Distal radius torus fractures overlooked in emergency department: What happens?
Mehmet Cenk Turgut, Serdar Toy, Sultan Tuna Akgol Gur, Abdullah Osman Kocak, Ahmet Kose
A third of all fractures in childhood occur at the wrist level due to falling on an open hand. Torus fractures without separation in the cortex in which integrity is not disturbed result from thick periost and bone elasticity in children. Several studies have shown that in torus fractures, plaster immobilization and long-term follow-up are not necessary. This study aims to draw attention to unnecessary long-term immobilization, labor loss, and radiation exposure in distal radius torus fractures. It was found that patients admitted to the emergency room, between January 2019 and April 2020, with upper extremity trauma had torus fractures overlooked by retrospective x-ray examinations. Age, gender, the affected side, pain, function, and complications of patients with distal radius torus fractures were recorded by phone or face-to-face interviews. Of the 111 patients in the study, 20 (18.0%) stated that they re-admitted to the hospital due to pain and 6 (5.4%) due to joint mobility limitations. It was observed that all of the patients who were re-admitted to the hospital were evaluated by repetition of x-ray examinations, and a long arm splint was applied to all of them. It was understood that none of the remaining 85 patients were admitted to the hospital again for this reason, and none of them completed this healing process without using plaster-splint without limiting their functionality. None of the patients had pain and loss of function big enough to affect their daily activities. None of the 111 patients who were able to come for re-examination had joint movement loss, elastic deformation, and cosmetic defects. No patient was asked to have an x-ray again because it would be unnecessary. Long-term immobilization, circular plaster application, and serial x-ray controls constitute unnecessary loss of labor and patient exposure in distal radius torus fractures. Treatment of distal radius torus fractures that do not have a heavy load exposure, such as lower extremity, should be done with elastic bandages with short-term follow-up and by addressing the concerns of the patient’s family.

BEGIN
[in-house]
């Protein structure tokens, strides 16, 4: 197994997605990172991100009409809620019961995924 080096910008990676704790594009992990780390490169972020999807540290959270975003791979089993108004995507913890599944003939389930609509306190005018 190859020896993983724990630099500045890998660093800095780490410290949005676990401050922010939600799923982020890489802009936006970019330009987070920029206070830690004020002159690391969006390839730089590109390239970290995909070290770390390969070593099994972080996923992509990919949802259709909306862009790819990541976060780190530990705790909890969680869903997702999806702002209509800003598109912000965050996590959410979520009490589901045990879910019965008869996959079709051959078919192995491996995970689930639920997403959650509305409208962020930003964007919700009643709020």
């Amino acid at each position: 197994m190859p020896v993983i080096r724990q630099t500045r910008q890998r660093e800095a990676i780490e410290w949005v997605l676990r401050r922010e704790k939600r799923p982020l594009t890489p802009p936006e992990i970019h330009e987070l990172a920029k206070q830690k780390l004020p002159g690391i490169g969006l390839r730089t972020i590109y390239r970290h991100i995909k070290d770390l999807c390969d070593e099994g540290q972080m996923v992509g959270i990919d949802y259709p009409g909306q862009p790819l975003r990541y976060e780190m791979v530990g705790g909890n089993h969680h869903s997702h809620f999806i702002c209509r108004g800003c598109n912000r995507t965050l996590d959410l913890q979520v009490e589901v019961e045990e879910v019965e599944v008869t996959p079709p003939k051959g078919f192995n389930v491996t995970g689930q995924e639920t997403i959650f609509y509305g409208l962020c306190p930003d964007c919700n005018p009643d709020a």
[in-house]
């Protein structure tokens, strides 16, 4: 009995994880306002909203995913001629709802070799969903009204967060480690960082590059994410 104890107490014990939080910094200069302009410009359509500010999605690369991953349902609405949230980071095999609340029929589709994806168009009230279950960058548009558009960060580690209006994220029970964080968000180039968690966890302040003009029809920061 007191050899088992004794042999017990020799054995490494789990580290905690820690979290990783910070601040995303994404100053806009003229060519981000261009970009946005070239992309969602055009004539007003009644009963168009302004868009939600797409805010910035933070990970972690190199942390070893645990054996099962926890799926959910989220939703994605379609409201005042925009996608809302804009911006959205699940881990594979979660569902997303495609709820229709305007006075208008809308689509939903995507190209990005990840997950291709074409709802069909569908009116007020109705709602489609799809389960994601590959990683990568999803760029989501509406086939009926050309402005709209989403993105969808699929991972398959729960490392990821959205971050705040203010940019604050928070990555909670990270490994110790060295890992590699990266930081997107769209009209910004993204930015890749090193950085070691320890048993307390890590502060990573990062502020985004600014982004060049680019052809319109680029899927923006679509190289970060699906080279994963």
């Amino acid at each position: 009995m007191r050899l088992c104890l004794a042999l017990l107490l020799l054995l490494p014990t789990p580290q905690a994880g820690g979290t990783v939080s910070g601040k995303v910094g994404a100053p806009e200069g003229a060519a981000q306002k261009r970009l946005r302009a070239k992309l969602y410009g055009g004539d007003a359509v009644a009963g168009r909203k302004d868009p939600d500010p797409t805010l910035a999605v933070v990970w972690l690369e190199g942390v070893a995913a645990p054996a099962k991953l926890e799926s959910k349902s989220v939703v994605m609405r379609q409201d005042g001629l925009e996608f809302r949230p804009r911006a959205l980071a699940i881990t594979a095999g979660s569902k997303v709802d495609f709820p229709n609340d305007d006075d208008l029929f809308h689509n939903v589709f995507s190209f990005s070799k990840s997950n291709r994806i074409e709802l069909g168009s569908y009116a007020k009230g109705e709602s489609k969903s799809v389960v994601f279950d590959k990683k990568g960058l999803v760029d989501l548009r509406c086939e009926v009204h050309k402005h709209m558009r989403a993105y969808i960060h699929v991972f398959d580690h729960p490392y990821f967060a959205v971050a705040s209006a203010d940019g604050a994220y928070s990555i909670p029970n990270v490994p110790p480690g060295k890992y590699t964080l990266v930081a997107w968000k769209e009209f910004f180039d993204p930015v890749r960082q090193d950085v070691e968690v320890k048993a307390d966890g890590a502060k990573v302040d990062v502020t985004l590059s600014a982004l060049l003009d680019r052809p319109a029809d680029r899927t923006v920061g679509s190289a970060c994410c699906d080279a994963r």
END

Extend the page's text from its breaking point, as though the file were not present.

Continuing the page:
Key words:Bandage, cast, splint, torus